By: Kurt Seifried, [email protected], Copyright Kurt Seifried, 2001
There are many browsers, each with their own idiosyncrasies and "features". Some papers of interest:
Sotiris Ioannidis and Steven M. Bellovin, "Building a Secure Web Browser", Usenix Conference, June 2001
Microsoft Internet Explorer is one of the most popular browsers (well maybe not, but it's one of the most prolific). As such there are some "features" it possesses that you should be aware of if you have users that will be using it to access your web site (and authenticate to it).
7.1.1 Microsoft Internet Explorer 4.x
This browser is largely obsolete now with the wide acceptance of 5.x and the release of 6.0.
7.1.2 Microsoft Internet Explorer 5.x and 6.x
MSIE 5.x offers a lot of new features for browsing content offline, and remembering form input and passwords. This of course makes life much more difficult from a security perspective since by default when you enter username and password (using HTTP) it prompts you if you wish to save them, many people will, or worse yet public access machines might. The next time you go to that page it automatically logs you in. In addition to this there is a feature to remember form input, so even if you secure the pages via a CGI there is a good chance the username and password put into the form will be remembered. Users at home, and users of public terminals (libraries, kiosks, etc.) have to assume that these "features" are enabled. This rules out the usage of HTTP based authentication (typically used to secure directories), since there is a good chance it will be cached, and there is no work around available for it. Using forms to accept data, and a CGI program to process the input and grant/deny access is a better solution, even though MSIE can cache form input, there is a better chance this feature will be disabled, and if not there is a work around. You can disable this in the form by putting: "AUTOCOMPLETE="OFF"" in the form tag, such as:
<FORM method=post action="submit.asp" AUTOCOMPLETE="OFF">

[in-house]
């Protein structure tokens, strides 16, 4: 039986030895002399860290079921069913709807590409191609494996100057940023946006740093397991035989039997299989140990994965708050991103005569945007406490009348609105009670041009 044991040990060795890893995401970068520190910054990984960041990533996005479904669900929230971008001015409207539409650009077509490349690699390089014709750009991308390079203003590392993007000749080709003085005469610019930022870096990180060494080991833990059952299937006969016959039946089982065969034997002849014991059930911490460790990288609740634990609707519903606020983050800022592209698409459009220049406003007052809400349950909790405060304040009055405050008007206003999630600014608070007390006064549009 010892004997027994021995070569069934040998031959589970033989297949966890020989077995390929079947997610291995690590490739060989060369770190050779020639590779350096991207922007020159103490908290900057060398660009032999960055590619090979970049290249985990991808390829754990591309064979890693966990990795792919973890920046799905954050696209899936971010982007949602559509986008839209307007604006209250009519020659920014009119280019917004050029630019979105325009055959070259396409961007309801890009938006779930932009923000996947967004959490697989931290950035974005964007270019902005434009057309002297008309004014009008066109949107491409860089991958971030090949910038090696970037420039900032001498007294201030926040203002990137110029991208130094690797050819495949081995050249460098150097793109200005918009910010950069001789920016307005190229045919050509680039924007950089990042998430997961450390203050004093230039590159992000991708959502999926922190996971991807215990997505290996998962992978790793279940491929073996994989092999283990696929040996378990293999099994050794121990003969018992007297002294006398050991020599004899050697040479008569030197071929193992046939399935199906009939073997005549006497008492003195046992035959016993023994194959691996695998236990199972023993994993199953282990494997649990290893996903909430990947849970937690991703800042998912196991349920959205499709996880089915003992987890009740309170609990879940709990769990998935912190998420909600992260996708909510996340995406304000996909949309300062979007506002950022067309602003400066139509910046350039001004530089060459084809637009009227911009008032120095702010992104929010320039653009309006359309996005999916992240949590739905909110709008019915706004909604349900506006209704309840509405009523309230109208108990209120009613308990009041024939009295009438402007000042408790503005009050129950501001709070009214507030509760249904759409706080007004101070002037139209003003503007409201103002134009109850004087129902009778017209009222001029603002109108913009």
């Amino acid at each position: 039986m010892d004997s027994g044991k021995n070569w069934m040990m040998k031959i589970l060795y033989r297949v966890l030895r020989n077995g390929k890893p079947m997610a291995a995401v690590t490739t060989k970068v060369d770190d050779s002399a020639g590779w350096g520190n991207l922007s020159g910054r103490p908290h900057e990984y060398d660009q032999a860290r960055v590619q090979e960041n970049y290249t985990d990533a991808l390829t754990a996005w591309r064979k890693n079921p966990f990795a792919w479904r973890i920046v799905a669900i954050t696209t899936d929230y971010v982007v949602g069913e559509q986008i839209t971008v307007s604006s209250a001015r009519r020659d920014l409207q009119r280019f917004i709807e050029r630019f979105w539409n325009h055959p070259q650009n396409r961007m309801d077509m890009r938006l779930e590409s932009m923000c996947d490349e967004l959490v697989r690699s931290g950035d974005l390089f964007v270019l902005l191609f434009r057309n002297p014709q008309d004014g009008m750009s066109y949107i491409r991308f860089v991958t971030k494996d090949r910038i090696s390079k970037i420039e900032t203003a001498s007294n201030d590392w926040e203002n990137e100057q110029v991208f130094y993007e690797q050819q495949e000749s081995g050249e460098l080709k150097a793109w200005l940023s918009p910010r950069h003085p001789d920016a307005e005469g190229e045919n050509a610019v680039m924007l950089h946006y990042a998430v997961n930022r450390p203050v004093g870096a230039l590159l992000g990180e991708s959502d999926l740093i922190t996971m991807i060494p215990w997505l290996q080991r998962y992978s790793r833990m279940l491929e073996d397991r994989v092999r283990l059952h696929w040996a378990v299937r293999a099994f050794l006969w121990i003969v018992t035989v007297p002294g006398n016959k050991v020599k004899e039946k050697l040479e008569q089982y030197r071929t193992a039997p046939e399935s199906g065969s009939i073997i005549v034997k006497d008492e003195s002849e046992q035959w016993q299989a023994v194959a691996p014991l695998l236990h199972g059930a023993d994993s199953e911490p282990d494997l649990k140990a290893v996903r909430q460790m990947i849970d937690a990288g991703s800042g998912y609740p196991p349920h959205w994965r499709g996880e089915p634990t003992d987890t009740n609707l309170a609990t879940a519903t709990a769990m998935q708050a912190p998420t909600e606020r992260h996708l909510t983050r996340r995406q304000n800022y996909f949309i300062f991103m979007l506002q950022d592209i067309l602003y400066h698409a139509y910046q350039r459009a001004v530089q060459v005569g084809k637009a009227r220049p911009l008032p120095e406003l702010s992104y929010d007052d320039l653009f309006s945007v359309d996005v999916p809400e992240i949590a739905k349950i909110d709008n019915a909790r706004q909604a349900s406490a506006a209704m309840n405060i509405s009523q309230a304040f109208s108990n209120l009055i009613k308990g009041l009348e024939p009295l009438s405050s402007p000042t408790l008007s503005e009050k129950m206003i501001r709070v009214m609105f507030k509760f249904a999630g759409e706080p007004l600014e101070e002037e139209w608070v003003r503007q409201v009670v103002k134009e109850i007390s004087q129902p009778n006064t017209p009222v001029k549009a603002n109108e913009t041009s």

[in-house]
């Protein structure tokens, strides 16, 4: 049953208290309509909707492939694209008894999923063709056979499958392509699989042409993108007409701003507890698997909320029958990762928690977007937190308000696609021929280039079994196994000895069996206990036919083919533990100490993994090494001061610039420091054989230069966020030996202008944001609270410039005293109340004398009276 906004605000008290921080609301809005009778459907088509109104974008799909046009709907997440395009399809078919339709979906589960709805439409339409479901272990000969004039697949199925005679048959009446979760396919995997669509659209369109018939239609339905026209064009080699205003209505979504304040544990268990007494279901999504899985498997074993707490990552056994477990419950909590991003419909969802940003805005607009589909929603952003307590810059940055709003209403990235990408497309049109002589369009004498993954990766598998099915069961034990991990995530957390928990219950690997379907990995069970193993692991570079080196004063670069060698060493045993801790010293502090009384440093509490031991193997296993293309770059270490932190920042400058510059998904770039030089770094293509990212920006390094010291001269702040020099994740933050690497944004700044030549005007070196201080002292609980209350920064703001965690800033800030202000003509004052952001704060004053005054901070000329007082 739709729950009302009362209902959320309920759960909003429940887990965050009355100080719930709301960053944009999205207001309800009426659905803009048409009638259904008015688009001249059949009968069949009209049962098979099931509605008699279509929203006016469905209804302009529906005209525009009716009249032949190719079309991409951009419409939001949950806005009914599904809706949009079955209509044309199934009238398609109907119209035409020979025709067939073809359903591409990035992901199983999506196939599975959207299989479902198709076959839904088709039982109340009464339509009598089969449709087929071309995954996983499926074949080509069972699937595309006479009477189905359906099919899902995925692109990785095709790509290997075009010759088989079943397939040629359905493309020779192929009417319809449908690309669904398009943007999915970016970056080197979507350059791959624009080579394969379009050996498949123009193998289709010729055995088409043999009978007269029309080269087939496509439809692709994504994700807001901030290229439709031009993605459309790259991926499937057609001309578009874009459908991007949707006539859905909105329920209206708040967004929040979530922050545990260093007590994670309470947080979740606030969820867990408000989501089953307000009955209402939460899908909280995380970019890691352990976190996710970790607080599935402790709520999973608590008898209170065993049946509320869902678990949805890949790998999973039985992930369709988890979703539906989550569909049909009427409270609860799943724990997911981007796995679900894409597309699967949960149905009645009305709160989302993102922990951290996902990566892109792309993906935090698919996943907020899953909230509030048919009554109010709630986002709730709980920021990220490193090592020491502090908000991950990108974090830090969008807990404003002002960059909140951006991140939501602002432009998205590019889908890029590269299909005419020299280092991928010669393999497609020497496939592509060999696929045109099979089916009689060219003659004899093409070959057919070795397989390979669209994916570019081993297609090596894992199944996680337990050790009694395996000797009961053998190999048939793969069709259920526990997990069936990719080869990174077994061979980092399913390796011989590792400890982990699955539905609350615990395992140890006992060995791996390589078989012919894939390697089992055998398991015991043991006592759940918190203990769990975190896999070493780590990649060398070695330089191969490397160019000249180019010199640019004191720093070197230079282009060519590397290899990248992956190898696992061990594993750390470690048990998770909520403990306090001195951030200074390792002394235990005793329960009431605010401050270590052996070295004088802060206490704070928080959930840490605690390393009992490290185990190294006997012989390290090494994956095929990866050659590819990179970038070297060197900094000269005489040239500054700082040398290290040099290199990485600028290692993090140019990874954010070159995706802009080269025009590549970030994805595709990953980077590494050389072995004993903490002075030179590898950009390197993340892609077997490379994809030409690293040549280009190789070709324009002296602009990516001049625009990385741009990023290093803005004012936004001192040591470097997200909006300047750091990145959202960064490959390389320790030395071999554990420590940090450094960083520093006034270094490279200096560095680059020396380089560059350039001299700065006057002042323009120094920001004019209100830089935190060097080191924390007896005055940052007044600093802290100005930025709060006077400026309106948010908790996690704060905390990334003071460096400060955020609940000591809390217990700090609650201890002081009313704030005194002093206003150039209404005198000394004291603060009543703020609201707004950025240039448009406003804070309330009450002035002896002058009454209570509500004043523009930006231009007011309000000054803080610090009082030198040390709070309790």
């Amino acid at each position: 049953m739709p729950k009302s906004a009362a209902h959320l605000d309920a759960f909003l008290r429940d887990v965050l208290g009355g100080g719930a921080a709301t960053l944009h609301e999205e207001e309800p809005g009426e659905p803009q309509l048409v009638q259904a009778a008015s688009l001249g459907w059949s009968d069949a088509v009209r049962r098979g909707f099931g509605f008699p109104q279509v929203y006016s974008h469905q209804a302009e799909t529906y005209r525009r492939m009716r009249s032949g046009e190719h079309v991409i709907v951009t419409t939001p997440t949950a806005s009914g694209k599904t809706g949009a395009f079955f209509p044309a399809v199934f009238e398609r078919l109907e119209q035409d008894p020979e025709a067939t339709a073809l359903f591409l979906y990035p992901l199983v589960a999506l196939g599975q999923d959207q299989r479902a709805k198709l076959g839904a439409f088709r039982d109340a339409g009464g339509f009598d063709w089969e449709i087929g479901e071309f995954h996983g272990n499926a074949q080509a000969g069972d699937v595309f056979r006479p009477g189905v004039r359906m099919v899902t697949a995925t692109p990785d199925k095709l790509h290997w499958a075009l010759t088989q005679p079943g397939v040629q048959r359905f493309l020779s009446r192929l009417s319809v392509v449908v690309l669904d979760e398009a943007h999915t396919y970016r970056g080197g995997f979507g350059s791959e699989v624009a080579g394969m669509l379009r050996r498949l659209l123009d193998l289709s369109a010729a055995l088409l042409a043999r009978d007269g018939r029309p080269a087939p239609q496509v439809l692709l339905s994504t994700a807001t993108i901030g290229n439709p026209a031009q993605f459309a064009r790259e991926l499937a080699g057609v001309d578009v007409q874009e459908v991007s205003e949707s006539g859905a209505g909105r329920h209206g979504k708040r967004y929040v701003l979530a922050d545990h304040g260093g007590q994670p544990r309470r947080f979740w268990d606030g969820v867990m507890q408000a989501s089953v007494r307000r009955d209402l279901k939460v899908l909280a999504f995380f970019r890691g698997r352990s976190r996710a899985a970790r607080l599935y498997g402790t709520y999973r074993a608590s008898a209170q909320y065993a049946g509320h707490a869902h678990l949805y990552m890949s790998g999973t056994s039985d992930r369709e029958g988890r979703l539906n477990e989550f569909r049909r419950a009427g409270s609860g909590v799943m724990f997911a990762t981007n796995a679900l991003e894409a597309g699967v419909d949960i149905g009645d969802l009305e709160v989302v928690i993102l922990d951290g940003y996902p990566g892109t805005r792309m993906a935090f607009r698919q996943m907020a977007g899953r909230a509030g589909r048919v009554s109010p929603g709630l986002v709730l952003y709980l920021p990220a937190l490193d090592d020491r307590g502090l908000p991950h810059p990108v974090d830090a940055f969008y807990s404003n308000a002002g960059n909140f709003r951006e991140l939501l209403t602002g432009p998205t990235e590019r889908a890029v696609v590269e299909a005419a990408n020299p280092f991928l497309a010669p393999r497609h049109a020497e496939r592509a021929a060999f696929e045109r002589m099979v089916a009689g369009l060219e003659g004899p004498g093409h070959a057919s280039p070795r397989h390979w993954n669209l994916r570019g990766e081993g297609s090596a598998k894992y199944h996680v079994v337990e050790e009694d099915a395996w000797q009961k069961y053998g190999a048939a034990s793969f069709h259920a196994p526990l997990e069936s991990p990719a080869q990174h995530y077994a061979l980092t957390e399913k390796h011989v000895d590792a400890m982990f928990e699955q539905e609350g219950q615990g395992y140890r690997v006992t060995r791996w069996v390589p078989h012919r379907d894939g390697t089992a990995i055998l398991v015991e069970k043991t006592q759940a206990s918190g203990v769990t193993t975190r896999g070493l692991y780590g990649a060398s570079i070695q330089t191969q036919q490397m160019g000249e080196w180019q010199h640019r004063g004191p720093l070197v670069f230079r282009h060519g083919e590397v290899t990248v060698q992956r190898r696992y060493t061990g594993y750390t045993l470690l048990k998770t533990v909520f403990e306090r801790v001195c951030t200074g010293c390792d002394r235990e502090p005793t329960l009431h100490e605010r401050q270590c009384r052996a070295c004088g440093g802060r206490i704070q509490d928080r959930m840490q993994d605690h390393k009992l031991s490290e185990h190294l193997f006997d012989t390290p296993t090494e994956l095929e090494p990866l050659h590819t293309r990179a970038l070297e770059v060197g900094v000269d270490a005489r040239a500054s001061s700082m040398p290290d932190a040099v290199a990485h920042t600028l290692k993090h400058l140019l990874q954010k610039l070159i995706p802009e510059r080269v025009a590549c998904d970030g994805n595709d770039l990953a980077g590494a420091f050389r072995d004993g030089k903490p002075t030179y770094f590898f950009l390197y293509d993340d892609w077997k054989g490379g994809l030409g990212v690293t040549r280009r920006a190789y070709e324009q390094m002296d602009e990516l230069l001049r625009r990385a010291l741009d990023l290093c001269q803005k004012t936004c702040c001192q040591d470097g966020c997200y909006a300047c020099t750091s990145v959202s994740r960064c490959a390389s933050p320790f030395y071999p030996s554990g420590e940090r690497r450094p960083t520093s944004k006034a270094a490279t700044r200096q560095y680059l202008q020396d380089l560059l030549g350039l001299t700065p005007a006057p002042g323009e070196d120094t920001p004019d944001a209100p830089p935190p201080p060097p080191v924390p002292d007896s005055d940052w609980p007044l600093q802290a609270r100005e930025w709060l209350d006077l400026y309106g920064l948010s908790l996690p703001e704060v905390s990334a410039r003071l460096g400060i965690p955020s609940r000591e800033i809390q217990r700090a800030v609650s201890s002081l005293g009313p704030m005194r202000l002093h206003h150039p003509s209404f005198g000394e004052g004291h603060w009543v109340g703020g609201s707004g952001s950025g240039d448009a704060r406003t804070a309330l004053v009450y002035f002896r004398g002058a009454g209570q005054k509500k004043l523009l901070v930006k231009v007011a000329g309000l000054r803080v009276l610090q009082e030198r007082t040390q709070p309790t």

This is covered at:
Also MSIE associates the form data with the URL, so by manipulating the URL you can prevent the browser from prompting a user with the last username and password used (although that data might still be stored internally). Simply build a welcome screen (with a warning banner "no unauthorized users" and a login button), they hit the login button and a CGI script generates a page with a long, unique URL (based on time, client address, random string, hash it all using MD5 or something) and cache that URL for a few minutes in a table (giving the user several minutes to login). Flush the URL from the table once used or expired and the chances of someone going to the login screen, and getting the same URL (and hence the browser providing them the data in a friendly manner) are remote. This method also effectively prevents people from bookmarking the actual login screen where data is entered (not a great security feature but a minor help), and depending on exact configuration could also significantly slow down brute force password guessing attacks.
Of course some users may complain about the "save password" check box not being available, this can be due to users not logging in properly to their workstations and is covered in detail at:
For IE 6.0 MS has created "smart tags", these are html hyperlinks inserted into the document on the client side. You should be able to prevent them with the following tag in each document that you wish to "protect":
<meta name="MSSmartTagsPreventParsing" content="TRUE">
All references to this tag have been obliterated from the Microsoft site. Url's such as:
no longer work.
7.2.1 Netscape Navigator / Communicator 4.x
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7.2.2 Netscape Navigator / Communicator 6.x
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7.3.1 Mozilla 0.9x
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7.4.1 Opera 3.60
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